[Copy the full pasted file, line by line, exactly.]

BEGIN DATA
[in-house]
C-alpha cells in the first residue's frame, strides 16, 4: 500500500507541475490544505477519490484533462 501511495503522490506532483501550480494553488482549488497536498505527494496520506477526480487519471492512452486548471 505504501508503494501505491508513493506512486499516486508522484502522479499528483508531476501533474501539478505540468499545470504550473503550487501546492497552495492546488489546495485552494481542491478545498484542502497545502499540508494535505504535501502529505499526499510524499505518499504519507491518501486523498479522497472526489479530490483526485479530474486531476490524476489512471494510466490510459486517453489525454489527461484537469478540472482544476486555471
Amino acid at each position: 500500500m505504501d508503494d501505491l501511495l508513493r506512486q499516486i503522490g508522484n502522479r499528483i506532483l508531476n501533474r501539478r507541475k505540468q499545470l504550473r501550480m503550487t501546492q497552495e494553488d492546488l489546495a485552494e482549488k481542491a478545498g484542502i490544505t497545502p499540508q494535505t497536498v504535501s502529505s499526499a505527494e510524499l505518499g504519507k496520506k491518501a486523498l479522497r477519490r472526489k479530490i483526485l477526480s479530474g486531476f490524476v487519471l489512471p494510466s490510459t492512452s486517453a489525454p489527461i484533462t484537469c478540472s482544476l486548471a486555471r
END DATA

[in-house]
C-alpha cells in the first residue's frame, strides 16, 4: 500500500507541475490544505477519490484533462 501511495503522490506532483501550480494553488482549488497536498505527494496520506477526480487519471492512452486548471 505504501508503494501505491508513493506512486499516486508522484502522479499528483508531476501533474501539478505540468499545470504550473503550487501546492497552495492546488489546495485552494481542491478545498484542502497545502499540508494535505504535501502529505499526499510524499505518499504519507491518501486523498479522497472526489479530490483526485479530474486531476490524476489512471494510466490510459486517453489525454489527461484537469478540472482544476486555471
Amino acid at each position: 500500500m505504501d508503494d501505491l501511495l508513493r506512486q499516486i503522490g508522484n502522479r499528483i506532483l508531476n501533474r501539478r507541475k505540468q499545470l504550473r501550480m503550487t501546492q497552495e494553488d492546488l489546495a485552494e482549488k481542491a478545498g484542502i490544505t497545502p499540508q494535505t497536498v504535501s502529505s499526499a505527494e510524499l505518499g504519507k496520506k491518501a486523498l479522497r477519490r472526489k479530490i483526485l477526480s479530474g486531476f490524476v487519471l489512471p494510466s490510459t492512452s486517453a489525454p489527461i484533462t484537469c478540472s482544476l486548471a486555471r